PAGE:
Office of Postdoctoral Advancement Resources

Accordion Content

  • Rutgers Writing Resources for PhDs

    • School of Graduate Studies’ Communicating Science Course: You will learn for both oral and written communication how to identify the essential message that defines your research, recognize the diverse audiences you speak to about your research, engage your audience and tell them why they should care about what you do, and speak clearly and vividly in the language your audience will understand. Contact: Dr. Janet Alder:

    • Rutgers University Libraries: offers research tools and services such as citation management, copyright guidance, research data services, tutorials, and more.

    • The National Center for Faculty Development and Diversity: has members from almost every discipline and represents various colleges and universities. They offer the following writing resources to assist faculty, postdocs, and graduate students. Activate your free membership to benefit from these resources:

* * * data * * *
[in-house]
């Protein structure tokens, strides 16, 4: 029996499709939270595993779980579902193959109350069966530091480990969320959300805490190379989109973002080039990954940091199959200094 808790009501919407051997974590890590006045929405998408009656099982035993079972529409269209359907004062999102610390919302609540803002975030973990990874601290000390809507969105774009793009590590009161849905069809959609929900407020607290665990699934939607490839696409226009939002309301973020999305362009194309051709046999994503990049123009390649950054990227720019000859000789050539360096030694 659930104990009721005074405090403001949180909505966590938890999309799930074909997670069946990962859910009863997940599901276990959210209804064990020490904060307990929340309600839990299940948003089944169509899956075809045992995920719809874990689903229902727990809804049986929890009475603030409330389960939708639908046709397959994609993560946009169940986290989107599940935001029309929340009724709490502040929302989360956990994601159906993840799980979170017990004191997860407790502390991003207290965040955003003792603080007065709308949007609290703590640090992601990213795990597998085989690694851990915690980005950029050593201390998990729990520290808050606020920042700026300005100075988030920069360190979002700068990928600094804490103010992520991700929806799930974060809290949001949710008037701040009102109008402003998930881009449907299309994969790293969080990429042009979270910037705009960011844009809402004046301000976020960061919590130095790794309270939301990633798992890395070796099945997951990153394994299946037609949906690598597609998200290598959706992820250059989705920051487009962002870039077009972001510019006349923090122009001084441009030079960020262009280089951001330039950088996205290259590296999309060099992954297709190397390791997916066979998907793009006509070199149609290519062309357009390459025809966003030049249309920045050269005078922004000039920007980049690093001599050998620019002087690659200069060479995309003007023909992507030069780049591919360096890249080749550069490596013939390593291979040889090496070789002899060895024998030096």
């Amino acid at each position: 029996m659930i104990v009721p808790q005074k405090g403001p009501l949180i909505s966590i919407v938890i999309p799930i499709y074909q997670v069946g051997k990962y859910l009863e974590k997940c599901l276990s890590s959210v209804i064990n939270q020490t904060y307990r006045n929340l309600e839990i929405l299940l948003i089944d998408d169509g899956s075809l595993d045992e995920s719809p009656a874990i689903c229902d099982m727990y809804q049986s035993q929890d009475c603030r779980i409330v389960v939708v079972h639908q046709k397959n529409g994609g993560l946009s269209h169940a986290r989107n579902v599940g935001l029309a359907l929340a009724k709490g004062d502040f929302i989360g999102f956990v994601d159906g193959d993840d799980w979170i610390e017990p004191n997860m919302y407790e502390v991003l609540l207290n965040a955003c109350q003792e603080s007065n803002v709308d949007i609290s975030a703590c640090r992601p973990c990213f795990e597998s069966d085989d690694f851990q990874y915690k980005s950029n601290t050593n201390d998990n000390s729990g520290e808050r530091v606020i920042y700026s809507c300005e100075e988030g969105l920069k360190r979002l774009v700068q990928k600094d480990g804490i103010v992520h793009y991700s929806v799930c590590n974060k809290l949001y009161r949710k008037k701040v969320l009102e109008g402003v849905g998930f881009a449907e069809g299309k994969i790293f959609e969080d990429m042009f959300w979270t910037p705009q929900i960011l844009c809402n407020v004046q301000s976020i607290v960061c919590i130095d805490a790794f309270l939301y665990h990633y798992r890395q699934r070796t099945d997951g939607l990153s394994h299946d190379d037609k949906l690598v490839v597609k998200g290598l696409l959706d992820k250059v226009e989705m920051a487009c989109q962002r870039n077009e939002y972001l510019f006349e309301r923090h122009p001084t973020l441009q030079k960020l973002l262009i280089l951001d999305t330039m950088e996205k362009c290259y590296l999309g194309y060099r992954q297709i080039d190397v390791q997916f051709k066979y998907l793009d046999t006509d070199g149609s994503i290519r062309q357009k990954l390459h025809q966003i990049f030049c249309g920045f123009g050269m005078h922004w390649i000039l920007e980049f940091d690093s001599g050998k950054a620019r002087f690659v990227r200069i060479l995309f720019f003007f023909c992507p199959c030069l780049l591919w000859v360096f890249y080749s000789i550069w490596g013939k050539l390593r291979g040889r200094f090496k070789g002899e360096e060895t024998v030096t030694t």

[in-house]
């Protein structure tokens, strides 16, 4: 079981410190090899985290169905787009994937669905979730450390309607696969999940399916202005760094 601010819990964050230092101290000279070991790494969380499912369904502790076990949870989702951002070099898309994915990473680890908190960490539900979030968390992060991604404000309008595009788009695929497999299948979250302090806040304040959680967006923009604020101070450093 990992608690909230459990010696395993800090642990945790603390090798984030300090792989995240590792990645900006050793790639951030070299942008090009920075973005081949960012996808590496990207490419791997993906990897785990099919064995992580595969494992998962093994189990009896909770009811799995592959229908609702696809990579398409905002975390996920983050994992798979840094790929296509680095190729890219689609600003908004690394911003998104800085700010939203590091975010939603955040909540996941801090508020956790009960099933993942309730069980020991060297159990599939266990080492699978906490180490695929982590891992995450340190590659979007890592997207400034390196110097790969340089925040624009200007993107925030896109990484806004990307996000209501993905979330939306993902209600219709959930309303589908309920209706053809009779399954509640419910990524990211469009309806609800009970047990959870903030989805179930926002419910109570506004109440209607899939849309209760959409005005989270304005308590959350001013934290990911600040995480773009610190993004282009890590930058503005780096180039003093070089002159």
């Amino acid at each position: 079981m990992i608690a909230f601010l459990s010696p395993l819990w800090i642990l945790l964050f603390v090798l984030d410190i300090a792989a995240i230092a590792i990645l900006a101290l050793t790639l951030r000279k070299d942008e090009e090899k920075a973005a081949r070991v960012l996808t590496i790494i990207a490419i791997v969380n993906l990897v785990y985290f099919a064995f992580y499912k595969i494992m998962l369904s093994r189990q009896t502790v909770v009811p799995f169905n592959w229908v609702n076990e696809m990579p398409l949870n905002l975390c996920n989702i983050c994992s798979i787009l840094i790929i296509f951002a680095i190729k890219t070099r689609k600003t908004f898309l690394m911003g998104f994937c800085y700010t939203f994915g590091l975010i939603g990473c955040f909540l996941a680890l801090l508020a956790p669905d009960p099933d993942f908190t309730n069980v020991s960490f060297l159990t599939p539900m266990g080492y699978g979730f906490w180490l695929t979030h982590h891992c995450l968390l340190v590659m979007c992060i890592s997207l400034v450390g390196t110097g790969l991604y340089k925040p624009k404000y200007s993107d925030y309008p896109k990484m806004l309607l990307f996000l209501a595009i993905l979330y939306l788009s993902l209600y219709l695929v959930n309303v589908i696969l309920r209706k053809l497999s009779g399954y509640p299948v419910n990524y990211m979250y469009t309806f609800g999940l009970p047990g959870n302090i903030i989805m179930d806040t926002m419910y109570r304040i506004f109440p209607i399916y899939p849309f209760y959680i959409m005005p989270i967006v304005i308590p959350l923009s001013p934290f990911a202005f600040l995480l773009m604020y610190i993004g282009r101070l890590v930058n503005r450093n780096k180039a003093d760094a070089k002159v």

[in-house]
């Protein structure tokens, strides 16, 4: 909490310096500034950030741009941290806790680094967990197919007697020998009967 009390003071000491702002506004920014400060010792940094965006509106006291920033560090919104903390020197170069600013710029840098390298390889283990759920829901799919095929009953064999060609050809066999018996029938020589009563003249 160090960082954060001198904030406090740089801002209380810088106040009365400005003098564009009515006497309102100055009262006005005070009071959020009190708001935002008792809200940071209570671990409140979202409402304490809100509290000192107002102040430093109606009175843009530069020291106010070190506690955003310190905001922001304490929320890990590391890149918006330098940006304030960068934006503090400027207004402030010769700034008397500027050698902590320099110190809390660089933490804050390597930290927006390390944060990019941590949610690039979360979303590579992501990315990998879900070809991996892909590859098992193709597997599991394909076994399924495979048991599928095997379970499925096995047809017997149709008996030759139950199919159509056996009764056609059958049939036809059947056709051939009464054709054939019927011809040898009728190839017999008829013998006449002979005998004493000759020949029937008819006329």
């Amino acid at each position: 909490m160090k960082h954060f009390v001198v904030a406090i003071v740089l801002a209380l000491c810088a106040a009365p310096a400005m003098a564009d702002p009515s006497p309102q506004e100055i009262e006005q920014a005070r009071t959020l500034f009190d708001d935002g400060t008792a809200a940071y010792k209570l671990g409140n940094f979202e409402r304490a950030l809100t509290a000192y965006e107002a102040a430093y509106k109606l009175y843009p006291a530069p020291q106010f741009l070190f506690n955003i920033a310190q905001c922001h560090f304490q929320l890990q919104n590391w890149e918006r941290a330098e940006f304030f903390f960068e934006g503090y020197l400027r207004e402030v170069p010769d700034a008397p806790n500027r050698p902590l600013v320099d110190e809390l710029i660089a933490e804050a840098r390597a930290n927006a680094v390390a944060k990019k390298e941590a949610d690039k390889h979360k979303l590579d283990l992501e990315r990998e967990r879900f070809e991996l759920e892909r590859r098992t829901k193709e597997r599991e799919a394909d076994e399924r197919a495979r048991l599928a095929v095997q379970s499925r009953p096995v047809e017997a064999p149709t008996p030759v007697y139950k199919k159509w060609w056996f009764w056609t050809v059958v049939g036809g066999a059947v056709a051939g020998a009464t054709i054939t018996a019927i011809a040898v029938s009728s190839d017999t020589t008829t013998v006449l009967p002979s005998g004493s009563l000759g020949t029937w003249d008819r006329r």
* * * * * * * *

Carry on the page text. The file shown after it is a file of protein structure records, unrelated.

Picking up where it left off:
• Guest Expert Webinar: Writing as Metaphor: Developing a Writing Process That Works For You

      • Interested in working with a writing accountability buddy?

      • 14-Day Writing Challenge

      • WriteNow Access – provides an opportunity to connect with other scholars and utilize the WriteNow software for 12 weeks.

    External Writing Resources

    • Alliance SciComm & Consulting, LLC: Dr. Ada Hagan offers support for science communication, including science writing labs, structure/content revision, line editing, presentation feedback, webinars, and consulting services. There are also free resources including eBooks, writing & editing tips, worksheets, cheat sheets, and more.

    • American Medical Writers Association (AMWA) has the latest industry news, tips & tricks, mini tutorials, and resources, including a list of downloadable resources.  AMWA also has its own journal and resource library for members.

    • APA Style is a widely used format for academic writing, particularly in the social sciences, that provides guidelines for formatting papers, citing sources, and referencing. The APA Style website provides resources such as tutorials, sample papers, and quick guides to help writers and researchers learn and use the APA style correctly.

    • Citation Styles: the University of Pittsburgh's citation help guide, which provides resources and guidance on various citation styles, including APA, MLA, Chicago, and more.